Arab, Jewish teens from around the country unite for courtside clashes in the capital

"Basketball helps us work together," says 13-year-old Omer Alyan from Beit Safafa.

Jerusalem old city 88 (photo credit: )
Jerusalem old city 88
(photo credit: )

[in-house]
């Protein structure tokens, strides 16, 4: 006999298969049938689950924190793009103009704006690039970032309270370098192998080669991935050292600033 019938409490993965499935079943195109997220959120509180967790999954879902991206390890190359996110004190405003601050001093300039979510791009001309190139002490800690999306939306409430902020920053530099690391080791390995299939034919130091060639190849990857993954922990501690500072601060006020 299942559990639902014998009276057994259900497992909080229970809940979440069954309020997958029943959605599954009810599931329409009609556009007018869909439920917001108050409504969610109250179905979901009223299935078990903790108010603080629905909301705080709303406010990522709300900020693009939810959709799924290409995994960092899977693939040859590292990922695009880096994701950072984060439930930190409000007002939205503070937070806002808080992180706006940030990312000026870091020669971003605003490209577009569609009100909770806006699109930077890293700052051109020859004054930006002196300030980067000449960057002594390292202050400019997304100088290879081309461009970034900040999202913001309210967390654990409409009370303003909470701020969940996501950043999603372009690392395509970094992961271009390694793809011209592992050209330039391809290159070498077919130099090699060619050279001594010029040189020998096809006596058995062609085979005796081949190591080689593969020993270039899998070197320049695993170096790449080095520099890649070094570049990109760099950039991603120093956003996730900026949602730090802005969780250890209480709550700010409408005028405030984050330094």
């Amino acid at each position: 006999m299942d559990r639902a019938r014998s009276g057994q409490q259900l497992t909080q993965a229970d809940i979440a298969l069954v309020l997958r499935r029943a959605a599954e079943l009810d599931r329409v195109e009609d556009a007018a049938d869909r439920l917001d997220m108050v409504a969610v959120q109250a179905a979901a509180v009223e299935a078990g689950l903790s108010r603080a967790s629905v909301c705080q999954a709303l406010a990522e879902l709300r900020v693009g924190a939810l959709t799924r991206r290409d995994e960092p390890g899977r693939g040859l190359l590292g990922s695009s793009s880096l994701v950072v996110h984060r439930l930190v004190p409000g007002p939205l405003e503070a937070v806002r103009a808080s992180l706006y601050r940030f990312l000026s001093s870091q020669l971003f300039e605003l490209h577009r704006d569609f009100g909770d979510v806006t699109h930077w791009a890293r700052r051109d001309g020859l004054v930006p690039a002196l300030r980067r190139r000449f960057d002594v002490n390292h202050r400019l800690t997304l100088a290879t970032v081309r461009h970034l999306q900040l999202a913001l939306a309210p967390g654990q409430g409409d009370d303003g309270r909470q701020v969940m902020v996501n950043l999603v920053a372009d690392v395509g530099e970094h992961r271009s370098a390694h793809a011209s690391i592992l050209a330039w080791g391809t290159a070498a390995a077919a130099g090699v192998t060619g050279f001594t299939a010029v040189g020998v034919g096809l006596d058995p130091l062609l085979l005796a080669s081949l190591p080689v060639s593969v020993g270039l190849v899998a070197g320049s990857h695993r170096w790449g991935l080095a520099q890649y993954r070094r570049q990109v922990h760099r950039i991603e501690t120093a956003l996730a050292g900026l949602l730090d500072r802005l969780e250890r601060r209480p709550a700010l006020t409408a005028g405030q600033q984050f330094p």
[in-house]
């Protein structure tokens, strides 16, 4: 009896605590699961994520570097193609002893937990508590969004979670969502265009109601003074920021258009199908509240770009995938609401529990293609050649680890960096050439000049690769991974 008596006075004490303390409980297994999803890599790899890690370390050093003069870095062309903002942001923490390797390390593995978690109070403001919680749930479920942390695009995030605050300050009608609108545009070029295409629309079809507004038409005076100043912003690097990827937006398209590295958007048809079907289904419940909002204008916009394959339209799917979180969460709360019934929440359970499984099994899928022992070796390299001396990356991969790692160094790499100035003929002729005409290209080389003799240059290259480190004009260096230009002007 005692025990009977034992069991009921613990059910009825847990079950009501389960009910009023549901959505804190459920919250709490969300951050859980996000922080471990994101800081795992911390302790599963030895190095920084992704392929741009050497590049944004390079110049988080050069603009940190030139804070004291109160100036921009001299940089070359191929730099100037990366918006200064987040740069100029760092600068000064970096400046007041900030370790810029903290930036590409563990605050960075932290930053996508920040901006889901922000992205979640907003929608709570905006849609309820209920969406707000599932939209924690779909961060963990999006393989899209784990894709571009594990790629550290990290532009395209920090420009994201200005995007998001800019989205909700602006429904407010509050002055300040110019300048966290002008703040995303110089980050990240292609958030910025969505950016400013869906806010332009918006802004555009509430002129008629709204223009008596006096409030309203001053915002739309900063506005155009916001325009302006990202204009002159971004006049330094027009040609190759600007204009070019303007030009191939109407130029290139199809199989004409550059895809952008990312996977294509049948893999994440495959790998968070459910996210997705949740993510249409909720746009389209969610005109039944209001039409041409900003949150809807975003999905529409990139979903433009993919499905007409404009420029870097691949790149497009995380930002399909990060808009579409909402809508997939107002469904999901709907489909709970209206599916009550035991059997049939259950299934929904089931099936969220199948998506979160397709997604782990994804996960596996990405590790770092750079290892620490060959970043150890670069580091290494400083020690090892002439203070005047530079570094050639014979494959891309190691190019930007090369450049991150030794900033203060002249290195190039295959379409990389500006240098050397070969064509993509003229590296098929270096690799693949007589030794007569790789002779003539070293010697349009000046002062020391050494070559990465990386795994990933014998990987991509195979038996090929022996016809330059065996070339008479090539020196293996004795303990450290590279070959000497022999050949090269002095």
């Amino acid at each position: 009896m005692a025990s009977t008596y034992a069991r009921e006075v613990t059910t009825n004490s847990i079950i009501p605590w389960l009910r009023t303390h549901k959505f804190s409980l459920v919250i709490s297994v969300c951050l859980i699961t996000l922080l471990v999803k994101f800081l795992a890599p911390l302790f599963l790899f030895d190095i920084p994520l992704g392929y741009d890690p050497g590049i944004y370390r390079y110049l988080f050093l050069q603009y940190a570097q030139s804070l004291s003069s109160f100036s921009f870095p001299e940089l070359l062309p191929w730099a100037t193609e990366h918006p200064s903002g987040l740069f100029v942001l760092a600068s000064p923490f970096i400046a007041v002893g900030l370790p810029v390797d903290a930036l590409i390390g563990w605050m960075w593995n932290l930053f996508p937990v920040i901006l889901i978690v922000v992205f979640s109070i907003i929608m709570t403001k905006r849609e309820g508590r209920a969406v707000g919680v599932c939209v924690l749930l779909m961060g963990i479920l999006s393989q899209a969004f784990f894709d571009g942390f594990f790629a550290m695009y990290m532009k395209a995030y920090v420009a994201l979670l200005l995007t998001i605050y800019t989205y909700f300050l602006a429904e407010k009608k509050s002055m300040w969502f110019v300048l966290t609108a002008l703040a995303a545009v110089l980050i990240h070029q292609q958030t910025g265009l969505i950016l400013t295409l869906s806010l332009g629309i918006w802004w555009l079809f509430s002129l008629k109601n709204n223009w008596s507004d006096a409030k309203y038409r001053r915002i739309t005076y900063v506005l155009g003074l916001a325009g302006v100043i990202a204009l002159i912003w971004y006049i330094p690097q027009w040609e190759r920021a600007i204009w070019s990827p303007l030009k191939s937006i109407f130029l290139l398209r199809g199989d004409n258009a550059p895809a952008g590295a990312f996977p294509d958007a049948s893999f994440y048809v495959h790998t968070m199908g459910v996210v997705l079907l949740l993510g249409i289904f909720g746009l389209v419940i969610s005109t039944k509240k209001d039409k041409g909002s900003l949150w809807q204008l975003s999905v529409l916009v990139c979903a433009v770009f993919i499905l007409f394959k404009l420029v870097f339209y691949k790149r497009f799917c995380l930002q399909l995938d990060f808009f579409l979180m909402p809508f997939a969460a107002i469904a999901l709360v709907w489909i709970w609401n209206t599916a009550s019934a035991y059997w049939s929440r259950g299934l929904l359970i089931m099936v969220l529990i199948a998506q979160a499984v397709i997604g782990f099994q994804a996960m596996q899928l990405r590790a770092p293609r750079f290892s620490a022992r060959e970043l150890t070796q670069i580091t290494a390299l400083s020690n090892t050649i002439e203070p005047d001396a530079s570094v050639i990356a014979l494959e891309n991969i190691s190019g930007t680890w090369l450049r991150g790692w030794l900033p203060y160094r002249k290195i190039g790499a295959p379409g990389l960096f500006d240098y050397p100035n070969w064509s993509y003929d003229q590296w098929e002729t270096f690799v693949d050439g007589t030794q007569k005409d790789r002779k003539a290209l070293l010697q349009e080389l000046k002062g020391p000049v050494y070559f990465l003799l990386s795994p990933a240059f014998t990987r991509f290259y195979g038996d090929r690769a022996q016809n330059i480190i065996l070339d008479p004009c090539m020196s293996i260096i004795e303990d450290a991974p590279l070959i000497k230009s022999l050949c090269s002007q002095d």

At the PeacePlayers International final last Wednesday, the tension was high. This wasn't entirely unexpected given that the basketball teams in action were comprised of a mix of Israeli and Palestinian teens. But the stress had very little to do with the unlikely team make up - rather it came from each team's focus on the prize and genuine passion for the game. PeacePlayers is a global body which uses basketball to reduce hostility between youngsters in troubled countries, from Northern Ireland to South Africa, Cyprus and beyond. The organization's Jerusalem Peace Basketball League, partnered with the Municipality of Jerusalem for the past two years, has been running since 2005. But very few of the 150 boys, aged between 12 and 16, joined the league out of a desire to interact and socialise with peers from across the barricade, says managing director Karen Doubilet. "They're not joining because it's PeacePlayers or integrated, they come to play basketball and because we offer free equipment, uniforms, tournaments and trips. We're reaching kids from lower economic backgrounds," Doubilet tells The Jerusalem Post a few minutes after the Gilo-Esawiah Bulls triumph in the 12-14 year-old age bracket. But regardless of whether integration is the initial motivation for the players, who all hail from East and West Jerusalem as well as Bethlehem, the outcome is gratifying. The teams are split into an older bracket - four teams of 14-16 year olds - and a younger one - six teams of 12-14 year olds, and are all made up of mixed Arab and Jewish players. One team's fusion is simply illustrated by its name - "Abu Shemesh" - an alliance between the Arab-Israeli town of Abu Ghosh and the Jewish town of Beit Shemesh. Each group of players trains as a twinned team twice a month and as singular communities twice a week - led by Arab and Israeli coaching duos. Although the youngsters don't immediately integrate with ease, one team, Beit Safafa-Katamon Lakers, is now solely coached by a Arab instructor, which Doubilet says is testament to the trust that has built up within the teams. Sixteen-year-old Amir Abu Dalu, from Beit Safafa, played in the league for three years and is now a coach for PeacePlayers. Abu Dalu acknowledges that he didn't join for the coexistence element. "I joined a new school and there was a new team in the village. I just wanted to play basketball. At the beginning the team felt separate, but we soon started passing to each other and we learnt that there is no 'I' in team," he says. Although tensions in his team eased after time, not all the Israeli and Arab contingents follow this pattern. "I coach the eight-and nine-year-old girls from Beit Safafa but there is a bad relationship between them and the Gilo girls," Amir says. Operations manager and co-director of the league, Michael Vaughan-Cherubin, says that because of the social stress that sometimes occurs within teams, PeacePlayers doesn't push the teens to socialise outside of the court. "We've definitely seen an improvement in how they interact but friendships need to develop naturally," he notes. However, there is some development in sight, he adds, as, "this is the first year I think we'll see them developing friendships outside [the game]." "It's sometimes hard for them to communicate, but basketball is the language they use," explains Vaughan. Courtside, it's not easy to differentiate which players come from which area as the passes glide fluidly and team members all show concern after injuries and occasional rule-breaking. Mid-game pep talks are sometimes in English, with each coach occasionally translating in Hebrew and Arabic. "Defense" bellows one; "this is our game" yells another before the team piled theirs hands together, shouting "one, two, three, PeacePlayers!" Doubilet explains that although there are tensions apparent in all teams, the teens aren't usually aware of them because they're in a "safe and protected environment." Liel Gidoni, 15, from Katamon in the capital, says: "I really enjoy it, it's a lot of fun. There haven't been many problems. "We're just friends and it's really great. We mostly hang out during basketball and not outside but maybe in the future this will change." "Basketball helps us work together," says 13-year-old Omer Alyan from Beit Safafa, whose cousin Haytham also plays on the same team. This year, the Gilo-Esawiah Bulls earned the Jerusalem Peace League title for the 12-14 division and the Jerusalem School of Bethlehem beat the older teams for the accolade. The games all took place in the Hand in Hand school in the Pat neighborhood, a co-existence institution that "shares a mission" with PeacePlayers, according to Doubilet, and has partnered with the organisation for the first time this year.